861.51/4–1847: Telegram

The Acting Secretary of State to the Secretary of State at Moscow


983. Moskco 72. Personal for the Secretary. During the debate in the Senate on Wednesday1 reference was made to a statement said to have appeared in the press that morning that there had been a renewal of the proposal for the United States to loan 1 billion dollars to Russia. Senator Johnson of Colorado declared that he thought it was incumbent upon the State Department to inform the Senate immediately if such a loan was contemplated or that no such loan would be made.2 The following statement has been prepared at the request of Senator Vandenberg with a view to his using it in the debate and attributing it to the Department:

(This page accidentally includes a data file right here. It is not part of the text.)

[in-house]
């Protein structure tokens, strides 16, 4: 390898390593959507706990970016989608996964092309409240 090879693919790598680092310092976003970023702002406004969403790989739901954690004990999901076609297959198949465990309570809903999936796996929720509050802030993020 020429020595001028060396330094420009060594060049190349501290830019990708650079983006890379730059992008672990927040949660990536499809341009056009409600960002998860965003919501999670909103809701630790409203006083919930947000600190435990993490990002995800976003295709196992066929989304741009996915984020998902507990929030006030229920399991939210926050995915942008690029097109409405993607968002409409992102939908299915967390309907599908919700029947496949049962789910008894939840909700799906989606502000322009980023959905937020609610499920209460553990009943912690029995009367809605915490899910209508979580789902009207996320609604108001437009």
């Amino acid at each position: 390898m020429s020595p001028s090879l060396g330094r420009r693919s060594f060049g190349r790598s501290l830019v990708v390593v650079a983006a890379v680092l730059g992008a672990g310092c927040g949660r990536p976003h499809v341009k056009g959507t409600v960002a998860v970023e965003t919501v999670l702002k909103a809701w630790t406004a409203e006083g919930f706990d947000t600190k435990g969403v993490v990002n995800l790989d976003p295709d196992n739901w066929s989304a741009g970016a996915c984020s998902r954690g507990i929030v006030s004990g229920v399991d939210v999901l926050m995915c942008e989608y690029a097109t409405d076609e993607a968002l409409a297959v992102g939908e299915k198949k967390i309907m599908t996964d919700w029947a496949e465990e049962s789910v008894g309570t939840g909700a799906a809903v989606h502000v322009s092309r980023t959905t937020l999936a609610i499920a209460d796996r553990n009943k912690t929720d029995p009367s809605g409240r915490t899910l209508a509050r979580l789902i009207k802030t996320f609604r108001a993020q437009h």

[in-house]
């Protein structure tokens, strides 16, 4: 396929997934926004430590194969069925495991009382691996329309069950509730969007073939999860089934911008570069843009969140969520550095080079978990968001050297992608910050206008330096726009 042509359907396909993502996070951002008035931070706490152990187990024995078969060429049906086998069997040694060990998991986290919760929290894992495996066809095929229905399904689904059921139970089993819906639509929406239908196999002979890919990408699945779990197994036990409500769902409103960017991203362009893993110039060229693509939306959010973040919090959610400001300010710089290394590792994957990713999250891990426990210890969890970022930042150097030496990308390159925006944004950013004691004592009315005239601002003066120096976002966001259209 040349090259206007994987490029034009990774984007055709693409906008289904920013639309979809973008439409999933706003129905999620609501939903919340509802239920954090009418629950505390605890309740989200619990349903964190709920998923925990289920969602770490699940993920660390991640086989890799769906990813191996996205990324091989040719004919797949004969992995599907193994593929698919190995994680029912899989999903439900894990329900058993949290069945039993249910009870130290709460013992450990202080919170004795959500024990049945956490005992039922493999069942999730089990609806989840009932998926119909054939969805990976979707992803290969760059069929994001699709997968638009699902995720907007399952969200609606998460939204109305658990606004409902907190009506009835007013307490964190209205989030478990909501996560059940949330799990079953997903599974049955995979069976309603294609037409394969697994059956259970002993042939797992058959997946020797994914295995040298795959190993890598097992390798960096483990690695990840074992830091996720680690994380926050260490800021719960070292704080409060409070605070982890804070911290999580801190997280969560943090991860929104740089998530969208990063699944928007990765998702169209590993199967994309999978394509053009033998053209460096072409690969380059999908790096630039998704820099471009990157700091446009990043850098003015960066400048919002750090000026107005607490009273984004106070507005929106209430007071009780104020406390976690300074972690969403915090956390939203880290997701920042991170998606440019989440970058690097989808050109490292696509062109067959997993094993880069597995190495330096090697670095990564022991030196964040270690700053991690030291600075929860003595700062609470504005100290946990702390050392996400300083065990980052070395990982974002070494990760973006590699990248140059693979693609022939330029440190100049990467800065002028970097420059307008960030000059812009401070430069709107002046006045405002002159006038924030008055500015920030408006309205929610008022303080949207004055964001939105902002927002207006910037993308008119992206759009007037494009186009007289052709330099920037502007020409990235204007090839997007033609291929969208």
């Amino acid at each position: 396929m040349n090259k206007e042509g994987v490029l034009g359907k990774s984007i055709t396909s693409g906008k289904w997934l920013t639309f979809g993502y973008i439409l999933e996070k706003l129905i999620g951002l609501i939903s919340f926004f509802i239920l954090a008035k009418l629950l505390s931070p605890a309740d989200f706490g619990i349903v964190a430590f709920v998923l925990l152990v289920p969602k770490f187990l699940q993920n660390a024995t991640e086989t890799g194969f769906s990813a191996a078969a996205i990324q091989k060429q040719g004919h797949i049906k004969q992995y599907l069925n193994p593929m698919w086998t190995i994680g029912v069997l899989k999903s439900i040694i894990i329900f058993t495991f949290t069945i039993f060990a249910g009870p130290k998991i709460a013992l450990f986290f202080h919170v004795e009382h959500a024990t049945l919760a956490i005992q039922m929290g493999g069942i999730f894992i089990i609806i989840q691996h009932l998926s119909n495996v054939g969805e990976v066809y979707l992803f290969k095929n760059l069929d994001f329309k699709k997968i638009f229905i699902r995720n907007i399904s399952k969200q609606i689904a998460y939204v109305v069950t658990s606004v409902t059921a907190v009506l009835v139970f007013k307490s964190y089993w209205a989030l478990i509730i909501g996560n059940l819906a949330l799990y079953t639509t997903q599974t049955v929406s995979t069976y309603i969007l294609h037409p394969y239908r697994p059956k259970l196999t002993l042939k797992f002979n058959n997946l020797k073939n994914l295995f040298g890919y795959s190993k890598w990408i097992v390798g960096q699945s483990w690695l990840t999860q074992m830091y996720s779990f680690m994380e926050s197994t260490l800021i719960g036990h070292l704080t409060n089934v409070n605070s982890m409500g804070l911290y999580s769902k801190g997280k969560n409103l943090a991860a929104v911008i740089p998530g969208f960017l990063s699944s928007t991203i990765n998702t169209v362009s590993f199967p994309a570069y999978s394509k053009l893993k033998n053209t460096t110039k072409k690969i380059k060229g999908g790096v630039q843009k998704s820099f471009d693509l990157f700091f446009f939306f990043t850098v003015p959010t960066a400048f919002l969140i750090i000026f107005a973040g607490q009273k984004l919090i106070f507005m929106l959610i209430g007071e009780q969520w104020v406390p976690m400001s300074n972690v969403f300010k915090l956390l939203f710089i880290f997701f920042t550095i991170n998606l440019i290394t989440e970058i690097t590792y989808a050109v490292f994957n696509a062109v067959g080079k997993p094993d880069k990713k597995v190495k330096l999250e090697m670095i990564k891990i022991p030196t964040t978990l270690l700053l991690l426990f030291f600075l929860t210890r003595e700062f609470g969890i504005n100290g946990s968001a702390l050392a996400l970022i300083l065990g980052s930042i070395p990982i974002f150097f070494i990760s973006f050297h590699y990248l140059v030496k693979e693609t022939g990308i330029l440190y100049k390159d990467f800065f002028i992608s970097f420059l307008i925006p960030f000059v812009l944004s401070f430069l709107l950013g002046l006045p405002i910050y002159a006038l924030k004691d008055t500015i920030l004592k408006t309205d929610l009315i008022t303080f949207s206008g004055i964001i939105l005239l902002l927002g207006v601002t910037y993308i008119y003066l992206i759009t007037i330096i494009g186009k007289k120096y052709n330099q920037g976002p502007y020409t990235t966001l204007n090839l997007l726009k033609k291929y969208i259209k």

“A loan to the Soviet Government is not under consideration and the Department of State is not now contemplating recommending a loan to that Government. The Soviet Government requested a loan in the late Summer of 1945.3 This Government raised a number of economic questions which it wished to discuss in connection with any loan. It was not possible to agree on an agenda for these discussions and consequently there have been no negotiations on the matter of a loan.

“The question of a loan is not involved in the recent agreement with the Soviet Government to begin negotiations for a lend-lease settlement. The negotiations will cover only matters related to the Soviet Master Lend-Lease Agreement of June 11, 1942.”

The statement will be given to Senator Vandenberg on Monday morning unless we receive word from you to the contrary.4

  1. April 16.
  2. See Congressional Record, vol. 93, pt. 3, p. 3648.
  3. Foreign Relations, 1945, vol. v, p. 1034.
  4. In reply by telegram 1482, Kosmos 54, from Moscow on April 20, 3 p. m., Secretary Marshall expressed both his own and Ambassador Smith’s concurrence.